USU Extension: Caring for Your Sweaters

Care of Sweaters

Each year there comes the joyous season when there begins to be a chill in the air. This is a favorite time for many. It is the winter season where we get to pull out our sweaters and enjoy their warmth.

Although sweaters give us much warmth and joy, at times they can be a challenge to care for. Different types of sweater fabric require different types of care and special attention.

The most important step in caring for a sweater is to read the sweaters tag and follow those directions exactly. If the tag says “dry clean ONLY” then it is best to have it dry cleaned. However, if it says “dry clean” then the sweater may be hand washed.


Washing a sweater is important, however it is also important to remember to avoid over washing the sweater. Because most sweaters are worn over other clothing they don’t typically get soiled as quickly as clothing next to the body does. Spots can be treated without washing the entire sweater. Over washing loosens the fibers in the fabric causing the sweater to lose its shape.

When washing a sweater do not throw it into the laundry bin with all your other clothes. It may get snagged on other clothing or accidentally get put in the wrong cycle. Place your sweaters in a pillow case or a special mesh bag, called a Sweater Laundry Wash Bag. This bag insures that sweaters don’t snag on any other clothing in the washer or on any parts of the washing machine. You may also use a Lingerie bag which is similar to a wash bag. These bags may be purchased online at many locations. The recommended sites are,, and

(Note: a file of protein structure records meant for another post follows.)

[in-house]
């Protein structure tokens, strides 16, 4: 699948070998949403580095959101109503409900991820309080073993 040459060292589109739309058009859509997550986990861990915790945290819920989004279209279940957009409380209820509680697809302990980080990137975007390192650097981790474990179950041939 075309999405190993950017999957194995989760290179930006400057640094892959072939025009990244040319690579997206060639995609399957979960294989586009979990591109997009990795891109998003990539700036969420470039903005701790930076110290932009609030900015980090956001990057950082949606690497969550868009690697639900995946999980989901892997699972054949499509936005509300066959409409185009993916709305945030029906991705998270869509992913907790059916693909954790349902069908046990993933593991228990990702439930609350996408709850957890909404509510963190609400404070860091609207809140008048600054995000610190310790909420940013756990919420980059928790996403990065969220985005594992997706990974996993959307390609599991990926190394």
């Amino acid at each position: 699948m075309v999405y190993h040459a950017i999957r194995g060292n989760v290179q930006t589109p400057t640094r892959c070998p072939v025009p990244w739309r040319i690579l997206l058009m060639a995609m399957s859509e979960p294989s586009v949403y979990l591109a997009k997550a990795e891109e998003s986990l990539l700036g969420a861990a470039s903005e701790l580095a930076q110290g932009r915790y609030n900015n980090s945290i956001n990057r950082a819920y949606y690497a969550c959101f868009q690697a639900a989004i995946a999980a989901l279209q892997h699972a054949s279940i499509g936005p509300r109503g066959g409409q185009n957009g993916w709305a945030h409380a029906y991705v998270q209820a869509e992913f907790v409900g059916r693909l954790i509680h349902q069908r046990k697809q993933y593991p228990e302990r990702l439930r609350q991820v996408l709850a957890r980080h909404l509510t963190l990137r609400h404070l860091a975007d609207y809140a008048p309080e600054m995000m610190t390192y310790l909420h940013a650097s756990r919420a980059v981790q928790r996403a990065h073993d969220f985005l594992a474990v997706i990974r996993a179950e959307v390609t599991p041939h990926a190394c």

When washing the sweater it is important to use a safe detergent for the fabric. Much like human hair wool sweaters and other sweaters made of animal hair are very sensitive. It would not be realistic to use laundry detergent on your own hair and many times it isn’t realistic to use laundry detergent on your sweaters. There are various kinds of mild detergents that may be used to wash sweaters. You will want a detergent without alkaline pH. Dish washing detergents and shampoos are usually base, so these are good to use to wash sweaters. Ecover is natural detergent company that makes detergent especially for wools and fine fabrics.

It is best to wash sweaters in a plastic tub rather than in a sink. Often times sinks have left over soap residue that my harm the sweater. Fill the plastic tub with lukewarm water add the detergent and then the sweater. Let the sweater soak for about 20 minutes. This allows the detergent to penetrate the fabric. Swirl the fabric in the water do not wring it or rub it. Let the water run over it to rinse it.

If you choose to machine wash your sweater, only do so on the delicate cycle and in a laundry wash bag. A hint to keeping your sweaters softer and fluffier is to add a couple of capfuls of distilled white vinegar in the rinse cycle.


To dry the sweater lay it onto a light colored towel and then role the towel up and squeeze the towel to remove